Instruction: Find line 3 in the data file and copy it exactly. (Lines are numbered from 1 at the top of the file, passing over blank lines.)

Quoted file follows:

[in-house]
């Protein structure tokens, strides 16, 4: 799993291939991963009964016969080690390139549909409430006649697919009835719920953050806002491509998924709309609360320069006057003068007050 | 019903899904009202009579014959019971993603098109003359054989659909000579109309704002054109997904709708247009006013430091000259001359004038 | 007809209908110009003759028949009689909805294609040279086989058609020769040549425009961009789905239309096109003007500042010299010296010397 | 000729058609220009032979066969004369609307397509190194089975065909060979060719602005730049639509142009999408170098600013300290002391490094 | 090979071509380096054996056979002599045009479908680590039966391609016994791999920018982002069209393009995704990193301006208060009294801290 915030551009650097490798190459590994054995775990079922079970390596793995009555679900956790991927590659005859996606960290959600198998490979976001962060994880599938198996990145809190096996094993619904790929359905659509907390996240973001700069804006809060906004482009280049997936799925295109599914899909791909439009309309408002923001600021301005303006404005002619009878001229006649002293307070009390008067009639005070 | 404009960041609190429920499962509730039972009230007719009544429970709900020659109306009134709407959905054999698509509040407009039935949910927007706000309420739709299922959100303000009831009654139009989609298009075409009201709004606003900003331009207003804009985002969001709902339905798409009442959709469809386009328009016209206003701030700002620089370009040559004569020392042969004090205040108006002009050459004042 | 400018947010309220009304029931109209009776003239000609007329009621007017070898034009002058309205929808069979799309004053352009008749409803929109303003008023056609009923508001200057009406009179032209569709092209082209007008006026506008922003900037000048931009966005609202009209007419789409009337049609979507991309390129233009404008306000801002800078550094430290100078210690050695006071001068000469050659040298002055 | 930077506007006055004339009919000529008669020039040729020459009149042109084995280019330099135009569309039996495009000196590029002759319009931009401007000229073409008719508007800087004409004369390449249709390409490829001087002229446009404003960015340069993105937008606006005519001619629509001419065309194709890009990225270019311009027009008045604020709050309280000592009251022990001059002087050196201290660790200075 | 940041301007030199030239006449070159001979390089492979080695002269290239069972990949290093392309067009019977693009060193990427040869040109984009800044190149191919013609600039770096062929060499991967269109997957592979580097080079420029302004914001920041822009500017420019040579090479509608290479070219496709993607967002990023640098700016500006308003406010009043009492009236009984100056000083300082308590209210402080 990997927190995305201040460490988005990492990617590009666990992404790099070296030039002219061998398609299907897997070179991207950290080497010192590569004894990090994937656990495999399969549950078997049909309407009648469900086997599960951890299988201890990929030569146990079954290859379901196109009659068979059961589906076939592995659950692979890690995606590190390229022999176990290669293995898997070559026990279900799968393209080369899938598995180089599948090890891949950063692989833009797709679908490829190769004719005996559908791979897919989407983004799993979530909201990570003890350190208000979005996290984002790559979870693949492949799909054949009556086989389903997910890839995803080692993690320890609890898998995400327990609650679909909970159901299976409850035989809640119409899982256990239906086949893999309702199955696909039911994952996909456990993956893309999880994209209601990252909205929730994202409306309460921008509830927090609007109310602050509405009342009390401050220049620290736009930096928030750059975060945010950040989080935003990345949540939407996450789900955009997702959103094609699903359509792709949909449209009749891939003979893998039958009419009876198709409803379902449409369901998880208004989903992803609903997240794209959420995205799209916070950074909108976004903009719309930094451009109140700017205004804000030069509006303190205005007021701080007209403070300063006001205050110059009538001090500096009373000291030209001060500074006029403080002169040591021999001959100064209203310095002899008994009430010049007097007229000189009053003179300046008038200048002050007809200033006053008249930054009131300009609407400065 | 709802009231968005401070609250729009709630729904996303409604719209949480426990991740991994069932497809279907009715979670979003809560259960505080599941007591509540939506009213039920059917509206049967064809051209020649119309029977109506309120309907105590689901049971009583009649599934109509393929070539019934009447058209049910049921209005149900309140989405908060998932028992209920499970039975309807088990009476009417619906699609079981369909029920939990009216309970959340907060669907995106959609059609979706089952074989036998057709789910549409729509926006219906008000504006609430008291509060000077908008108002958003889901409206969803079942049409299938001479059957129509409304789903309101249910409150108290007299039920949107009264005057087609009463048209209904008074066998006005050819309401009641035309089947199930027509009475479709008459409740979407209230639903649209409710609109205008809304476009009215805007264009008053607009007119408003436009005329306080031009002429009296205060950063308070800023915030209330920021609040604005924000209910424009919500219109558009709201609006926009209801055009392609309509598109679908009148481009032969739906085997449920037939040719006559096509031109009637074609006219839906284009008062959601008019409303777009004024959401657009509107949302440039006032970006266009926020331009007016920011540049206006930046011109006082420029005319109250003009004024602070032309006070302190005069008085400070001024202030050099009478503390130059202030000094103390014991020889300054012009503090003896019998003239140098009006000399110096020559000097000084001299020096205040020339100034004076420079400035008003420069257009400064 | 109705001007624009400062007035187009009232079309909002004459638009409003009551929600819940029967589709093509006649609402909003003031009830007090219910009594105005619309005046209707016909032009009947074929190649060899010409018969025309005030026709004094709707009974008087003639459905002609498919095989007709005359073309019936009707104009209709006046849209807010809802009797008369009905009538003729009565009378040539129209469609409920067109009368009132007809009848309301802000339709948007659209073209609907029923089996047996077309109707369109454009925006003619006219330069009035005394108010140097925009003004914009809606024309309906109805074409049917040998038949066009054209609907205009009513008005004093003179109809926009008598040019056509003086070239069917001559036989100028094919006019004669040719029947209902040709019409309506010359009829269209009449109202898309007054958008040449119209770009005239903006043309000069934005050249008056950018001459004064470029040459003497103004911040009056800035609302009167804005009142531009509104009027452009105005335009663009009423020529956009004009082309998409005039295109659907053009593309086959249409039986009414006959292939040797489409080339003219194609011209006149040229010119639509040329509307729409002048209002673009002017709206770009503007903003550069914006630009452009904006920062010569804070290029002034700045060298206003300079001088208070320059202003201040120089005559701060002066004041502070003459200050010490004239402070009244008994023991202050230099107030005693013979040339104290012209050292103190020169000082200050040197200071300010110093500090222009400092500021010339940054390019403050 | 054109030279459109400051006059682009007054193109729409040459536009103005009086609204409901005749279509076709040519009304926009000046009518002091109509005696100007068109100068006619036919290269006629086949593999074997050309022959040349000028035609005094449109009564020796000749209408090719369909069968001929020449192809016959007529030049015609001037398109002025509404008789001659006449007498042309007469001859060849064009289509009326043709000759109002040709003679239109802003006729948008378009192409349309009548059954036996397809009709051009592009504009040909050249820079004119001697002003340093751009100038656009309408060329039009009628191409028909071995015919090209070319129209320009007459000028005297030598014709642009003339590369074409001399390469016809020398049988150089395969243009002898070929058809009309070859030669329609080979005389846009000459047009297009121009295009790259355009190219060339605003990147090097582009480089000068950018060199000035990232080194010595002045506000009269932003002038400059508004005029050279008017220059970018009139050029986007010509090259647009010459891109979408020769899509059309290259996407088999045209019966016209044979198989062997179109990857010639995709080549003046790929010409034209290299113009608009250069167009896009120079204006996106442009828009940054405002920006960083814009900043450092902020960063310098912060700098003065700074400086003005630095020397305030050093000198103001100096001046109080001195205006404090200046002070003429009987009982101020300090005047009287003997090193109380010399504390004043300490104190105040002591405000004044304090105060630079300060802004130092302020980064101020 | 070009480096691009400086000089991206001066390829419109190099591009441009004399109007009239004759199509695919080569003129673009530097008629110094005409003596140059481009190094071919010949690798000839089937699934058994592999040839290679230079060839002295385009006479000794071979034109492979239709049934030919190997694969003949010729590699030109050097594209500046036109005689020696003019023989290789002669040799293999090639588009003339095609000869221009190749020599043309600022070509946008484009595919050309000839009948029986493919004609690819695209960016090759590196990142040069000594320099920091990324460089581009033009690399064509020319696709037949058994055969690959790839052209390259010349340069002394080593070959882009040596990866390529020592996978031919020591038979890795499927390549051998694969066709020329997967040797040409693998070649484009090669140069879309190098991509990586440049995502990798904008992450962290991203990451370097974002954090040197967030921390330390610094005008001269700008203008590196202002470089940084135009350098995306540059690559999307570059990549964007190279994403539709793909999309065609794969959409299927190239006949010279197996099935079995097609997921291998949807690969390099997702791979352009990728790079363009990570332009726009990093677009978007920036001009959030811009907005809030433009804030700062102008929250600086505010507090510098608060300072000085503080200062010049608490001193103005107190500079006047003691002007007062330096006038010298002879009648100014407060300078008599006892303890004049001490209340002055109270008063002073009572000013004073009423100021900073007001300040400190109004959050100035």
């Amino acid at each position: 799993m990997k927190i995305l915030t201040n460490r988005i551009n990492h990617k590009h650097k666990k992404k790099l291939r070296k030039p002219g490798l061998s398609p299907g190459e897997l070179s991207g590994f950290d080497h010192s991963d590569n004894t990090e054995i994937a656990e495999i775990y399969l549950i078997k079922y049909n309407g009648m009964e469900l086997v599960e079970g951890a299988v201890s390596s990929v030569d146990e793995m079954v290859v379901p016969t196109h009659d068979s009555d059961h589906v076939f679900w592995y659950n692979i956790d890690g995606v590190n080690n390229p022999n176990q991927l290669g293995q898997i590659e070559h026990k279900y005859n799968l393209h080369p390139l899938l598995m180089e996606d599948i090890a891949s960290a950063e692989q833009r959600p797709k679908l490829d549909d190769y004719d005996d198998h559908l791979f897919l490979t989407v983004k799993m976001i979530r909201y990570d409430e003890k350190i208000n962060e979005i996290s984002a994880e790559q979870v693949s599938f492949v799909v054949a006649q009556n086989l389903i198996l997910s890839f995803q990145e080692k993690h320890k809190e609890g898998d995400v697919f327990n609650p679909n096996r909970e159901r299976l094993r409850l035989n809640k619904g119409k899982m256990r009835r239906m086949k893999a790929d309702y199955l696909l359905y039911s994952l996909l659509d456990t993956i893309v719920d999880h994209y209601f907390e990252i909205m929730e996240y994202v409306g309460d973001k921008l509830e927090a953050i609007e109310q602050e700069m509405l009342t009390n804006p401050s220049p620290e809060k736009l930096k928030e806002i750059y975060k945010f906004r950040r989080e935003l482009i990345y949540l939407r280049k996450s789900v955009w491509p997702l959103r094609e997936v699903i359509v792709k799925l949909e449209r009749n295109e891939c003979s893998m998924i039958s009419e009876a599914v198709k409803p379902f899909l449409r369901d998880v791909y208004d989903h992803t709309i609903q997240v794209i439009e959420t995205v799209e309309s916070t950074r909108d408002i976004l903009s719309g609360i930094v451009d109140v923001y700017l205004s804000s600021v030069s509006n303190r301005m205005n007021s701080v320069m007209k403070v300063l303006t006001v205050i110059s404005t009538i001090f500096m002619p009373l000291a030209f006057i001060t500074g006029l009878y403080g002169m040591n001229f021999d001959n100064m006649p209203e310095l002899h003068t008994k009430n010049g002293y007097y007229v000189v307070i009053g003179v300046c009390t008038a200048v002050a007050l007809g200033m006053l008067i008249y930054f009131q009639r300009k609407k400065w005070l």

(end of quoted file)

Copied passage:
């Amino acid at each position: 799993m990997k927190i995305l915030t201040n460490r988005i551009n990492h990617k590009h650097k666990k992404k790099l291939r070296k030039p002219g490798l061998s398609p299907g190459e897997l070179s991207g590994f950290d080497h010192s991963d590569n004894t990090e054995i994937a656990e495999i775990y399969l549950i078997k079922y049909n309407g009648m009964e469900l086997v599960e079970g951890a299988v201890s390596s990929v030569d146990e793995m079954v290859v379901p016969t196109h009659d068979s009555d059961h589906v076939f679900w592995y659950n692979i956790d890690g995606v590190n080690n390229p022999n176990q991927l290669g293995q898997i590659e070559h026990k279900y005859n799968l393209h080369p390139l899938l598995m180089e996606d599948i090890a891949s960290a950063e692989q833009r959600p797709k679908l490829d549909d190769y004719d005996d198998h559908l791979f897919l490979t989407v983004k799993m976001i979530r909201y990570d409430e003890k350190i208000n962060e979005i996290s984002a994880e790559q979870v693949s599938f492949v799909v054949a006649q009556n086989l389903i198996l997910s890839f995803q990145e080692k993690h320890k809190e609890g898998d995400v697919f327990n609650p679909n096996r909970e159901r299976l094993r409850l035989n809640k619904g119409k899982m256990r009835r239906m086949k893999a790929d309702y199955l696909l359905y039911s994952l996909l659509d456990t993956i893309v719920d999880h994209y209601f907390e990252i909205m929730e996240y994202v409306g309460d973001k921008l509830e927090a953050i609007e109310q602050e700069m509405l009342t009390n804006p401050s220049p620290e809060k736009l930096k928030e806002i750059y975060k945010f906004r950040r989080e935003l482009i990345y949540l939407r280049k996450s789900v955009w491509p997702l959103r094609e997936v699903i359509v792709k799925l949909e449209r009749n295109e891939c003979s893998m998924i039958s009419e009876a599914v198709k409803p379902f899909l449409r369901d998880v791909y208004d989903h992803t709309i609903q997240v794209i439009e959420t995205v799209e309309s916070t950074r909108d408002i976004l903009s719309g609360i930094v451009d109140v923001y700017l205004s804000s600021v030069s509006n303190r301005m205005n007021s701080v320069m007209k403070v300063l303006t006001v205050i110059s404005t009538i001090f500096m002619p009373l000291a030209f006057i001060t500074g006029l009878y403080g002169m040591n001229f021999d001959n100064m006649p209203e310095l002899h003068t008994k009430n010049g002293y007097y007229v000189v307070i009053g003179v300046c009390t008038a200048v002050a007050l007809g200033m006053l008067i008249y930054f009131q009639r300009k609407k400065w005070l």